In A Nutshell
After the terrorist attacks in the US in 2001, the Patriot Act was enacted, causing some Americans to fear that their days of free speech were over. However, Montana residents had already experienced a frightening loss of their free speech rights in the early 1900s during World War I. At that time, Montana’s new Sedition Law made it a crime to criticize the US government, including any opposition to the war. Even trivial infractions could be punished with fines and long prison sentences. The convicted were finally pardoned in 2006, but they were all dead by that time and the pardons couldn’t undo the damage to their lives.
The Whole Bushel
After the terrorist attacks in the US in 2001, the Patriot Act was enacted, causing some Americans to fear that their days of free speech were over. The members of the nonprofit Humanitarian Law Project (HLP) were particularly concerned that they would be unable to champion human rights and arbitrate international disputes in some instances without going to jail. They argued that a section of the Patriot Act made it a crime to work on behalf of any group identified as a terrorist organization by the Secretary of State. By definition, that work would include counseling a designated group on how to settle conflicts in a peaceful manner or make an allegation of human rights abuse in front of the United Nations.
While this may seem like a new occurrence in wartime, free speech issues have surfaced before in America. Although it wasn’t exactly the same as the Patriot Act, Montana residents experienced a frightening loss of their free speech rights in the early 1900s during World War I. At that time, Montana’s new Sedition Law made it a crime to criticize the US government, including any opposition to the war. Even trivial infractions could be punished with fines and long prison sentences.
One of the most egregious cases was that of German immigrant Herman Bausch. He worked hard to establish a successful farm in Montana. A pacifist, he was against America’s participation in World War I, which would cost him dearly. In April 1918, some prominent citizens of Billings, Montana, strode onto Bausch’s farm, insisting that he buy Liberty Bonds because he had the money. Bausch wouldn’t do it and voiced his opposition to the war openly. Declaring that his words were treasonous, the self-appointed group was going to hang him from a tree when his wife rushed outside with her baby son to stop them. Shortly after, Bausch was convicted under the Sedition Law in a two-day trial. His sentence: four to eight years in state prison. He served almost two and a half years of hard labor. During that time, he wasn’t permitted to see his sick baby son, who died of influenza during the pandemic of 1918–1919.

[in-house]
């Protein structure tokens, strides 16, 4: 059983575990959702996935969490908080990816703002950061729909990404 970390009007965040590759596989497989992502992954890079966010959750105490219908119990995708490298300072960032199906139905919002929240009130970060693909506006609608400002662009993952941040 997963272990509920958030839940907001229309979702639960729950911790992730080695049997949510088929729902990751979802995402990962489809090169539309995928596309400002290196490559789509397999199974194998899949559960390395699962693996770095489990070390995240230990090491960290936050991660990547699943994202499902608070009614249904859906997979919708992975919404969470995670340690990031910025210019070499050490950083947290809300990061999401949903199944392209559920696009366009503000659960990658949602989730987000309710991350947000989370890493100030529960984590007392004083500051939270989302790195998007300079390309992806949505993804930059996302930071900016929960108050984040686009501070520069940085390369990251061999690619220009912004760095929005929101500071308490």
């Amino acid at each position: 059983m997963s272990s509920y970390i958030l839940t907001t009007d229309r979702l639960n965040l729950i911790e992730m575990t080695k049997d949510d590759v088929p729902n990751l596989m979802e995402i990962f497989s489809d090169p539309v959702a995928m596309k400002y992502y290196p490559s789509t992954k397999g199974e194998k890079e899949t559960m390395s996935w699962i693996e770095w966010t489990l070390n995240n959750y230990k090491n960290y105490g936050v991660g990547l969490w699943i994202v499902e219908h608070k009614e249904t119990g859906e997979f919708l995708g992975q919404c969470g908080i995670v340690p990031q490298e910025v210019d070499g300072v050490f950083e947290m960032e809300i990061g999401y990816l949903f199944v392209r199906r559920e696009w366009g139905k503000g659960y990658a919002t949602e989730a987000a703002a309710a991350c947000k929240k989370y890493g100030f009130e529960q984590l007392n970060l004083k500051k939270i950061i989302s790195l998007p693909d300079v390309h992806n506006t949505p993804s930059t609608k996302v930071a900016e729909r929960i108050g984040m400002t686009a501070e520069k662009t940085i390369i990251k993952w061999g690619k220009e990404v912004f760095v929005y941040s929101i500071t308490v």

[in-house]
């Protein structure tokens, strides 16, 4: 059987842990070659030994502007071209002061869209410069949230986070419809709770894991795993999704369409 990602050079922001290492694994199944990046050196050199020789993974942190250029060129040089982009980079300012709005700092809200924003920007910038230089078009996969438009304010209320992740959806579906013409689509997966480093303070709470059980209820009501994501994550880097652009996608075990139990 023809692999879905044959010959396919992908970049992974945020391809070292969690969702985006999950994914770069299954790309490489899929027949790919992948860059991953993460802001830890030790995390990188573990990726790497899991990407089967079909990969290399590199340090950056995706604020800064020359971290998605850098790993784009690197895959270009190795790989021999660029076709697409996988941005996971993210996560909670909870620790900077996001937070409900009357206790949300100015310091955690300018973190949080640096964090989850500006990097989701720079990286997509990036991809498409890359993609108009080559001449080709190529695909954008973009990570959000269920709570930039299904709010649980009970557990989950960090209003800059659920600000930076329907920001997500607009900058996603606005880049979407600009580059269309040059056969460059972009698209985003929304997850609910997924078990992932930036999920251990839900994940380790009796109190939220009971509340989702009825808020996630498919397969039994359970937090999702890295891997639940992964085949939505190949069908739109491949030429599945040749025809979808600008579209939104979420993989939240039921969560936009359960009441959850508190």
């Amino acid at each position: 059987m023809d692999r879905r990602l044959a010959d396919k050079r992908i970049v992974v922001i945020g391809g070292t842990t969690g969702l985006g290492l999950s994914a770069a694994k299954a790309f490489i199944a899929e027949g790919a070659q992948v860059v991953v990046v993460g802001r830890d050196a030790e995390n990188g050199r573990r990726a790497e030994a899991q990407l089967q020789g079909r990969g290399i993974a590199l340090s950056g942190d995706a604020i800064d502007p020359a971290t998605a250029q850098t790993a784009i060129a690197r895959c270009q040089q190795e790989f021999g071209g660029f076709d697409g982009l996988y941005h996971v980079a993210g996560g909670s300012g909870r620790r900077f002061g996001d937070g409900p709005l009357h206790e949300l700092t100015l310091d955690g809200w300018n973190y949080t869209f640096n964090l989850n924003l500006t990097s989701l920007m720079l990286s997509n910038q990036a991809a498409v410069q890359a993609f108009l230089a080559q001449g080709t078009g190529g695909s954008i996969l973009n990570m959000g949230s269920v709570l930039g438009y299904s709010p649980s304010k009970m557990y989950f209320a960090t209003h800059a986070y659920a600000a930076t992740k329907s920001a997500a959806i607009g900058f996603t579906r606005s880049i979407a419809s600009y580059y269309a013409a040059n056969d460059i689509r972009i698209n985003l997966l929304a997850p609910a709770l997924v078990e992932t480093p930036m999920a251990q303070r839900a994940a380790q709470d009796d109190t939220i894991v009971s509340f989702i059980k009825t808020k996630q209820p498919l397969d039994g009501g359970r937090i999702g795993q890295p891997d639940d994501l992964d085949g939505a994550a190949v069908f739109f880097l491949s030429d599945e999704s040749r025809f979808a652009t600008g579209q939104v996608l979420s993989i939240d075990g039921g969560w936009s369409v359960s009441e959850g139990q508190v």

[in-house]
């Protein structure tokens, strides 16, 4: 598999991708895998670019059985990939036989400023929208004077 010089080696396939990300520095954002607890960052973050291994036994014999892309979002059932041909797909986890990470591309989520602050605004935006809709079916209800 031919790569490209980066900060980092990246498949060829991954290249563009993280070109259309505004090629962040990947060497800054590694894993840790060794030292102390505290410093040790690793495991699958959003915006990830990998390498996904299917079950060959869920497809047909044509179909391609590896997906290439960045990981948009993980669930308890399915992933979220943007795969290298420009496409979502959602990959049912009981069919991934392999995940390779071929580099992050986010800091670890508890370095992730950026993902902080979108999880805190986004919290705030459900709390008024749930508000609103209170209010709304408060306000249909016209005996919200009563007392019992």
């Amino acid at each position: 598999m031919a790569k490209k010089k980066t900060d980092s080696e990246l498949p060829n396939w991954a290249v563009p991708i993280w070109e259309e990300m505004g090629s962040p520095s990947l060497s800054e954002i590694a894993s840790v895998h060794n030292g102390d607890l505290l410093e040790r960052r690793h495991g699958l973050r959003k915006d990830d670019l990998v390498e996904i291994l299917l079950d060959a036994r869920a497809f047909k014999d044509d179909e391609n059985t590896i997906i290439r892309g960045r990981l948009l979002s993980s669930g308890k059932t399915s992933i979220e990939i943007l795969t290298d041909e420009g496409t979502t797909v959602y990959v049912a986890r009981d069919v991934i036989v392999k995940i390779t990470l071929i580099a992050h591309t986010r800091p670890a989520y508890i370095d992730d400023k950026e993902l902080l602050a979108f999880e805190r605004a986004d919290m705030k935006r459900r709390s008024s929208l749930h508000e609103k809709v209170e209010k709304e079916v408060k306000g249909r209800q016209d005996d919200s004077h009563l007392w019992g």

“My father came out of prison a broken man,” said daughter Fritzi Bausch Briner. “To not be considered an honorable citizen was a huge disappointment to him and he suffered mentally because of it. He was depressed and it all went downhill after that. We did not have a happy family situation.” Eventually, Bausch separated from his wife. He died in 1958.
Altogether, Montana tried 125 people under its Sedition law in the early 1900s. Seventy-nine were convicted and faced prison terms of as much as 10–20 years and fines as high as $20,000. Most of the convictions stemmed from casual remarks that were deemed to be anti-American or pro-German. Paranoia spread, with residents informing on each other and the local newspapers questioning whether the enemy had already invaded Montana. The prosecutions didn’t last long because World War I was over in late 1918. But the damage to these families was permanent in many cases. Some people lost their homes and their children, who were put in orphanages in some cases. Many siblings didn’t see each other again for decades. But as quickly as these lives were ruined, they were also forgotten for a long time. As a University of Montana law student once said, “This is a little embarrassing [for] someone who’s grown up in Montana her whole life, but I had no idea that such a law had ever been passed.”
On that same day in 2006, the convicted were finally pardoned. But they were all dead by that time and the pardons couldn’t undo the damage to their lives.